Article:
My ocular disease professor once told our class, “It’s not rare if it’s in your chair.” He explained that if a patient manifested signs or symptoms of diseases such as uncommon syndromes, retinal abnormalities, and obscure parasitic or fungal infections in the retina, it was up to us as the doctor to know how to treat them.
When I began my first week of rotations, I came across my first case of Kearns-Sayre Syndrome. My mind went blank and I tried thinking of how this degeneration affected vision and what possible treatments there were to improve the patient’s activities of daily living.
Kearns-Sayre Syndrome is a mitochondrial disease that affects oxidative phosphorylation in the body. Clinically, ocular Kearns-Sayre Syndrome can manifest in two ways: The retina develops a salt-and-pepper degeneration in the posterior pole and mid-periphery. Similarly to retinitis pigmentosa, Kearns-Sayre Syndrome can cause night blindness, but contrarily, these patients do not eventually lose central vision.
Early on, the patient may report trouble with eye movement and elect to turn his or her head for tracking. This is due to the development of a progressive external ophthalmoplegia, which is often the first sign of the disease. Patients with Kearns-Sayre Syndrome may also exhibit bilateral ptosis and may benefit from a ptosis crutch.
Those patients with Kearns-Sayre Syndrome may also exhibit systemic manifestations such as short stature, cerebellar ataxia, hearing loss, diabetes, and other endocrine abnormalities. Patients with Kearns-Sayre Syndrome often develop ocular manifestations of the condition early in life before their 20’s. Some patients with Kearns-Sayre Syndrome may also have developmental delays.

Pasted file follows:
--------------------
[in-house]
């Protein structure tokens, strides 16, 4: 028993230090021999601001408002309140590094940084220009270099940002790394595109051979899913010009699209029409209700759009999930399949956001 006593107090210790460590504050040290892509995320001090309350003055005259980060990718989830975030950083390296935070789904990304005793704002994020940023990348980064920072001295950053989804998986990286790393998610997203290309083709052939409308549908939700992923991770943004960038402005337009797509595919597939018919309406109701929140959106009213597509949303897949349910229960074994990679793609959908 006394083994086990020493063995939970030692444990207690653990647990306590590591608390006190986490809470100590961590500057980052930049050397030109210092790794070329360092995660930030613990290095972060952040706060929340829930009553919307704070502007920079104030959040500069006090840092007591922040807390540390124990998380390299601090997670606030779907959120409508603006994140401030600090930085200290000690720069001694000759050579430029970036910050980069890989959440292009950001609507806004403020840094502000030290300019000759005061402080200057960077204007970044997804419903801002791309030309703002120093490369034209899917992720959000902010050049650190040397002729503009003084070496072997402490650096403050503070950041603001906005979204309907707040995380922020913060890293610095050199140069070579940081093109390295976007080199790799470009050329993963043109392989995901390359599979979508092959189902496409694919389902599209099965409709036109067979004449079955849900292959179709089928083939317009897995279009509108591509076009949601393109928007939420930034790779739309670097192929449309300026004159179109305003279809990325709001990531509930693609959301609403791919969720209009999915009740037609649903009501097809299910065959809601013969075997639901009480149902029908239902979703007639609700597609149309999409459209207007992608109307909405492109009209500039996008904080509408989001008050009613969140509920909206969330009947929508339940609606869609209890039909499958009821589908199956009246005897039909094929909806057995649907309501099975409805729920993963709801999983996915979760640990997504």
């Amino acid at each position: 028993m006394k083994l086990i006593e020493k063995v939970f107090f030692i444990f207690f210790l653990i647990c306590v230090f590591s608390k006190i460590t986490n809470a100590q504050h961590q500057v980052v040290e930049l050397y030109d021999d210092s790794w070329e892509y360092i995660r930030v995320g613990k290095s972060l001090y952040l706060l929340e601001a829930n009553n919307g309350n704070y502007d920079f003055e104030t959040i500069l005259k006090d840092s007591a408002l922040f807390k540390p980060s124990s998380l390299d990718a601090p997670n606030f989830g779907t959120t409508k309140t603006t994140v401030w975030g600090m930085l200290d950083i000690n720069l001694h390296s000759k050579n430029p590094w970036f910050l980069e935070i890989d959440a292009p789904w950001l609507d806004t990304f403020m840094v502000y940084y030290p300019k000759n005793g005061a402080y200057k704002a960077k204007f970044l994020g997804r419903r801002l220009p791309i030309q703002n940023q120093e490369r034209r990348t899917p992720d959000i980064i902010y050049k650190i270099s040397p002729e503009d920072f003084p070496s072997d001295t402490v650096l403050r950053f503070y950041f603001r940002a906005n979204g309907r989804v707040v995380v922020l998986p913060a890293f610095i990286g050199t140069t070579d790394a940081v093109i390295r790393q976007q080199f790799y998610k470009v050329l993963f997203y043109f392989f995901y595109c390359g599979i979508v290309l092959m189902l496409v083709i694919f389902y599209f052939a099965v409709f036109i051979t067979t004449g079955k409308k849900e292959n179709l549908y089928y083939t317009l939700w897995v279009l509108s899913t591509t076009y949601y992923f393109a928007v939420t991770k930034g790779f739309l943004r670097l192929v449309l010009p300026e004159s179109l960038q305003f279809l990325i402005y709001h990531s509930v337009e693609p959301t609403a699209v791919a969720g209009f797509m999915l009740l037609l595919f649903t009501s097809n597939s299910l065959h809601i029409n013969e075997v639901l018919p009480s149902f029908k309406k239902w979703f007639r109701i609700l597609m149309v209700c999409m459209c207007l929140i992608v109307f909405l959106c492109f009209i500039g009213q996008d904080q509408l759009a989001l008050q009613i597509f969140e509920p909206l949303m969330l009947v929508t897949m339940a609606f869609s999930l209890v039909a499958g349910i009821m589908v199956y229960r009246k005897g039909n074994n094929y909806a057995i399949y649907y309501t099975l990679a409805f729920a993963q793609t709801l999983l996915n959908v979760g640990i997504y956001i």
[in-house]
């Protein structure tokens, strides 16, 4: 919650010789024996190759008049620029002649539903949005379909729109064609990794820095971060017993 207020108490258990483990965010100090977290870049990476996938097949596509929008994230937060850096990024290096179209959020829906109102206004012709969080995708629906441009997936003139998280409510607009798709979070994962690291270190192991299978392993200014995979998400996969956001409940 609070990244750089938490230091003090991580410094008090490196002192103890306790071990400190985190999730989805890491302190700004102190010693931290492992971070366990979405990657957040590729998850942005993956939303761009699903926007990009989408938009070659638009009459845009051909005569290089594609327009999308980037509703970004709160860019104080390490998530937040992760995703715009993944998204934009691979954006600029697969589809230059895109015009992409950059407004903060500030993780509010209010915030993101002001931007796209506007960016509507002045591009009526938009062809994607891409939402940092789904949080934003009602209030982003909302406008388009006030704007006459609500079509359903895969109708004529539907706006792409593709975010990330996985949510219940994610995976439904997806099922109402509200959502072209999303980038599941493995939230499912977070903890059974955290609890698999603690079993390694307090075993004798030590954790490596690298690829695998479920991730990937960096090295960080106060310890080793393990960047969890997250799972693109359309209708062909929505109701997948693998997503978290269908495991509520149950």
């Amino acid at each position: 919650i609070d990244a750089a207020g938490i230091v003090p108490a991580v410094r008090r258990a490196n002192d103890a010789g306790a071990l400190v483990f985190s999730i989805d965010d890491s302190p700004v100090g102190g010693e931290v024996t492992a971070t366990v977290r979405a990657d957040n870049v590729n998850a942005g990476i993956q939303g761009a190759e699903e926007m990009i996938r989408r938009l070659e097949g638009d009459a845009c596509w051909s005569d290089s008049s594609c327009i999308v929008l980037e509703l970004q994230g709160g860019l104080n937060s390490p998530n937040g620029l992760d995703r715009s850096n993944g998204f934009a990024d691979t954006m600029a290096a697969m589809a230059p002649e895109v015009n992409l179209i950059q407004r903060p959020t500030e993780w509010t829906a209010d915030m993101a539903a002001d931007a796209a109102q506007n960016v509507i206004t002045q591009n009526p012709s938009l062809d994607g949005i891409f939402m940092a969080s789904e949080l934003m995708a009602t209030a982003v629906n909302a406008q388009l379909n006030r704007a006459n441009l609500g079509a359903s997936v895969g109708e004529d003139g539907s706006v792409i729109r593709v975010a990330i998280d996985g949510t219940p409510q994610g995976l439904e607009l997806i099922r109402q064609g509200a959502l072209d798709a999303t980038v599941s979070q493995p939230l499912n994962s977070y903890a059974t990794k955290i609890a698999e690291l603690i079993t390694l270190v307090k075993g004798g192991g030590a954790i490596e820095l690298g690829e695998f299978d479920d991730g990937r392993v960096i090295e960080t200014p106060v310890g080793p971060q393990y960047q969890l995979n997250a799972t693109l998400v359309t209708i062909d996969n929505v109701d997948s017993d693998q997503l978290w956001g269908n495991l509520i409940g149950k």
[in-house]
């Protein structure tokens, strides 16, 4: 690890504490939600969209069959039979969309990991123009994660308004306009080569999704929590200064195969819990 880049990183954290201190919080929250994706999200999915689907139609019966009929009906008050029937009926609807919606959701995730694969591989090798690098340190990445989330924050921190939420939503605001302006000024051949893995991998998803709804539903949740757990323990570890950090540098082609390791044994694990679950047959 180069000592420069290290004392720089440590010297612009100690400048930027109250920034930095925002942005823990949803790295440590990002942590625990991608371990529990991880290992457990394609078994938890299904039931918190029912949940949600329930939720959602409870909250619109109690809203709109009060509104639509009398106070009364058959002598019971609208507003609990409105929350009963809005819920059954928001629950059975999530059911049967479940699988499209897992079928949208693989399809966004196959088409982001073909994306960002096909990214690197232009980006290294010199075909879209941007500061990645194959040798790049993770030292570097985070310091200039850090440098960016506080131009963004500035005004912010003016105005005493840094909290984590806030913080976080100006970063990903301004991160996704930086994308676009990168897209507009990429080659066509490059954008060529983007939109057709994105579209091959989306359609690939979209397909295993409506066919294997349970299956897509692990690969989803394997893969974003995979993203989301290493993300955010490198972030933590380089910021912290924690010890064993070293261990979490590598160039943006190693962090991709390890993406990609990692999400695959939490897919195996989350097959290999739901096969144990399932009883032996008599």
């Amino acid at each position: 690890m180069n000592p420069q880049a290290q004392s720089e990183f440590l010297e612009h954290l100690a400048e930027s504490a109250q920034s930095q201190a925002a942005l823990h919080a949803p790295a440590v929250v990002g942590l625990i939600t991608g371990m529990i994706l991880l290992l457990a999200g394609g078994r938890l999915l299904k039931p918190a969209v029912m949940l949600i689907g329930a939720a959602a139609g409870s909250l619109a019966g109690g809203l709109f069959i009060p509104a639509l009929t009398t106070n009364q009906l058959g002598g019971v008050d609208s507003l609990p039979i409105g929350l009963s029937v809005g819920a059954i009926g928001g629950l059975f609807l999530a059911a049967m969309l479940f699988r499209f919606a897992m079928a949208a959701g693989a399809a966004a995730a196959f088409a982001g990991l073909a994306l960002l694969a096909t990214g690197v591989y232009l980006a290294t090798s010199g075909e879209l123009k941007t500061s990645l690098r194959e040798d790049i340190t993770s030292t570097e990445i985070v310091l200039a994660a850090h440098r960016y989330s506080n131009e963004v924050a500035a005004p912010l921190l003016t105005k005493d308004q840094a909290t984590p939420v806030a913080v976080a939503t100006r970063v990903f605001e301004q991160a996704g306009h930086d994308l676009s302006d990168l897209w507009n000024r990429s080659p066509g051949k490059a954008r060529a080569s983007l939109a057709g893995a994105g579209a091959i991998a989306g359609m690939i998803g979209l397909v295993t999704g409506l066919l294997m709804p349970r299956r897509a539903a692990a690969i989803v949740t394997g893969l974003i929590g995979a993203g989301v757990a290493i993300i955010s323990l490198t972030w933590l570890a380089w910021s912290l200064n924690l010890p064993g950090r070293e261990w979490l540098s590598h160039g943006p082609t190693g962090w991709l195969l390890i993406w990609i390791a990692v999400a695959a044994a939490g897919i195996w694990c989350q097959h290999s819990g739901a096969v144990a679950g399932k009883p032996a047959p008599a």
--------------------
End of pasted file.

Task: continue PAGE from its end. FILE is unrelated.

How do you treat Kearns-Sayre Syndrome? Because there is no risk for neovascularization or progressive deterioration of the retina, the best course of treatment is to monitor the patient with yearly eye exams. Educating the patient and potential family members on the etiology and prognosis of the disease can help enlighten and empower patients about potential future presentations of the condition.
If the patient has not been to a cardiologist, it is important to refer out for a cardiac conduction evaluation. For patients with more critical peripheral retinal degenerations, low vision devices, counseling services, or special orientation and mobility training may also be beneficial. Mental health treatment and counseling may be warranted for patients with loss of visual function and decreased activities of daily living.
It is important to recognize signs and symptoms of Kearns-Sayre Syndrome to direct patients appropriately for consultations as well as educate them on a future visual prognosis. Although there are less than 200 cases that have been reported in the United States, it is always good to remember, “It’s not rare if it’s in your chair.”
- This image was originally published in the Retina Image Bank. David Callahan, MD. Kearns-Sayre/RP. Retina Image Bank. 2014; Image Number 21907. © the American Society of Retina Specialists.